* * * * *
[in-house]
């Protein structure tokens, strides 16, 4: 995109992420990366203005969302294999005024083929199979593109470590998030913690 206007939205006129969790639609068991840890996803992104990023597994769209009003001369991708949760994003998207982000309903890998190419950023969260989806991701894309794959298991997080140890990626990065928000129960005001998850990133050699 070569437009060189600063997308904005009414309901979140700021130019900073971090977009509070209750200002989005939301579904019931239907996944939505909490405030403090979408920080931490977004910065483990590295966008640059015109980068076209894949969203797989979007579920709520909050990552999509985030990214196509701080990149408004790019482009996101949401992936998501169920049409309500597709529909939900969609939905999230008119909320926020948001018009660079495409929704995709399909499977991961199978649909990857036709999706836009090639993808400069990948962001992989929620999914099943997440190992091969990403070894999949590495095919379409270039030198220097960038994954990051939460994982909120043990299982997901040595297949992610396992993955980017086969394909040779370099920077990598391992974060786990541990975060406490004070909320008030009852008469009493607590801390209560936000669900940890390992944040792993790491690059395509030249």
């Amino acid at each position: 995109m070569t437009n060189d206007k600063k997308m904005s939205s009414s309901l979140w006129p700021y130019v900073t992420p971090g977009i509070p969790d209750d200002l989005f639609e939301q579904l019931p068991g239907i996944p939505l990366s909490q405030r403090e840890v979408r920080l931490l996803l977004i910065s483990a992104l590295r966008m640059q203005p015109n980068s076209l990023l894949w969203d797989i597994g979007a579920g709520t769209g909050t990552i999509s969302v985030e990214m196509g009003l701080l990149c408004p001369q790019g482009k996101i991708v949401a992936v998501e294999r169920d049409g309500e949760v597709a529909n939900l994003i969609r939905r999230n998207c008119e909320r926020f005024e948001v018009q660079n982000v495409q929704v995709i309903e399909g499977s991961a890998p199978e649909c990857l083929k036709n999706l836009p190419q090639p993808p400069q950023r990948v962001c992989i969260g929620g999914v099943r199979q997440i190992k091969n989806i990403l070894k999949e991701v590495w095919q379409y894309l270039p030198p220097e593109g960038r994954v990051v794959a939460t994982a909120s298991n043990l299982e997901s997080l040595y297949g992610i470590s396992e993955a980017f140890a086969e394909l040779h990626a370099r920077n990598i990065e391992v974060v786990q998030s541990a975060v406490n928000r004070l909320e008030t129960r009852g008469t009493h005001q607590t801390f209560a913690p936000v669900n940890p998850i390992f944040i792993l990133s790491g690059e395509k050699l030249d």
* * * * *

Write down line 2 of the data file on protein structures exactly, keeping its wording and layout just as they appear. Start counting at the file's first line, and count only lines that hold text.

């Protein structure tokens, strides 16, 4: 995109992420990366203005969302294999005024083929199979593109470590998030913690 206007939205006129969790639609068991840890996803992104990023597994769209009003001369991708949760994003998207982000309903890998190419950023969260989806991701894309794959298991997080140890990626990065928000129960005001998850990133050699 070569437009060189600063997308904005009414309901979140700021130019900073971090977009509070209750200002989005939301579904019931239907996944939505909490405030403090979408920080931490977004910065483990590295966008640059015109980068076209894949969203797989979007579920709520909050990552999509985030990214196509701080990149408004790019482009996101949401992936998501169920049409309500597709529909939900969609939905999230008119909320926020948001018009660079495409929704995709399909499977991961199978649909990857036709999706836009090639993808400069990948962001992989929620999914099943997440190992091969990403070894999949590495095919379409270039030198220097960038994954990051939460994982909120043990299982997901040595297949992610396992993955980017086969394909040779370099920077990598391992974060786990541990975060406490004070909320008030009852008469009493607590801390209560936000669900940890390992944040792993790491690059395509030249």